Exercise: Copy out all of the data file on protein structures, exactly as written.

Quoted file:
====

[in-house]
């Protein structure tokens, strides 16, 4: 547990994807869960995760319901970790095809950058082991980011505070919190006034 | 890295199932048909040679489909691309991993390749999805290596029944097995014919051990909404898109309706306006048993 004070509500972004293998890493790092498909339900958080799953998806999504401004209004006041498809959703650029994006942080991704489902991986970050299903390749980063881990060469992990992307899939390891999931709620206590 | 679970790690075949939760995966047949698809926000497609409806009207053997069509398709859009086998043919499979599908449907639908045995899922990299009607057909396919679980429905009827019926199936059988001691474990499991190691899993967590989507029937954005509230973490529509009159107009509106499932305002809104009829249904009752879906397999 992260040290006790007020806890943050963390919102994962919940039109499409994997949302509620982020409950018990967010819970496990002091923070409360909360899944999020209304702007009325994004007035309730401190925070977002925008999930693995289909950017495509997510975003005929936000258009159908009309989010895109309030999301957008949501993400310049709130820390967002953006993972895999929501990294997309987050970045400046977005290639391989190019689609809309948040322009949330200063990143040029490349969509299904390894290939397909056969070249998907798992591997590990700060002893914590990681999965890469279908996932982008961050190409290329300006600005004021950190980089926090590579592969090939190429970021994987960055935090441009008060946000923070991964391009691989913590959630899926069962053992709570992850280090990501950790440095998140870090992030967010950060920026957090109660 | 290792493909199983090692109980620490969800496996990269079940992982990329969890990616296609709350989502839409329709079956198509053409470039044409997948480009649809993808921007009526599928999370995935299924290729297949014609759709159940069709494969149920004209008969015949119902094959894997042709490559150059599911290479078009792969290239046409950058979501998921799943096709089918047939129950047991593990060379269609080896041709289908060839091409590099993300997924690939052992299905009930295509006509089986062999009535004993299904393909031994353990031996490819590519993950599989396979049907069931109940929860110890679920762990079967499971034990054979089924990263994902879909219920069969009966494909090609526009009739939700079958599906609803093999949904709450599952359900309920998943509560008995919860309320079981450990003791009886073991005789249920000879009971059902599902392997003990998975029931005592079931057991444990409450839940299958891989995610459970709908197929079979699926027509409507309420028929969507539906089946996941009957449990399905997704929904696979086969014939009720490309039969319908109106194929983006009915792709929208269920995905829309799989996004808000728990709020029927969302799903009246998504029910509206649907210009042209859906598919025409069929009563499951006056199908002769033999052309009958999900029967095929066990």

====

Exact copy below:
[in-house]
């Protein structure tokens, strides 16, 4: 547990994807869960995760319901970790095809950058082991980011505070919190006034 | 890295199932048909040679489909691309991993390749999805290596029944097995014919051990909404898109309706306006048993 004070509500972004293998890493790092498909339900958080799953998806999504401004209004006041498809959703650029994006942080991704489902991986970050299903390749980063881990060469992990992307899939390891999931709620206590 | 679970790690075949939760995966047949698809926000497609409806009207053997069509398709859009086998043919499979599908449907639908045995899922990299009607057909396919679980429905009827019926199936059988001691474990499991190691899993967590989507029937954005509230973490529509009159107009509106499932305002809104009829249904009752879906397999 992260040290006790007020806890943050963390919102994962919940039109499409994997949302509620982020409950018990967010819970496990002091923070409360909360899944999020209304702007009325994004007035309730401190925070977002925008999930693995289909950017495509997510975003005929936000258009159908009309989010895109309030999301957008949501993400310049709130820390967002953006993972895999929501990294997309987050970045400046977005290639391989190019689609809309948040322009949330200063990143040029490349969509299904390894290939397909056969070249998907798992591997590990700060002893914590990681999965890469279908996932982008961050190409290329300006600005004021950190980089926090590579592969090939190429970021994987960055935090441009008060946000923070991964391009691989913590959630899926069962053992709570992850280090990501950790440095998140870090992030967010950060920026957090109660 | 290792493909199983090692109980620490969800496996990269079940992982990329969890990616296609709350989502839409329709079956198509053409470039044409997948480009649809993808921007009526599928999370995935299924290729297949014609759709159940069709494969149920004209008969015949119902094959894997042709490559150059599911290479078009792969290239046409950058979501998921799943096709089918047939129950047991593990060379269609080896041709289908060839091409590099993300997924690939052992299905009930295509006509089986062999009535004993299904393909031994353990031996490819590519993950599989396979049907069931109940929860110890679920762990079967499971034990054979089924990263994902879909219920069969009966494909090609526009009739939700079958599906609803093999949904709450599952359900309920998943509560008995919860309320079981450990003791009886073991005789249920000879009971059902599902392997003990998975029931005592079931057991444990409450839940299958891989995610459970709908197929079979699926027509409507309420028929969507539906089946996941009957449990399905997704929904696979086969014939009720490309039969319908109106194929983006009915792709929208269920995905829309799989996004808000728990709020029927969302799903009246998504029910509206649907210009042209859906598919025409069929009563499951006056199908002769033999052309009958999900029967095929066990």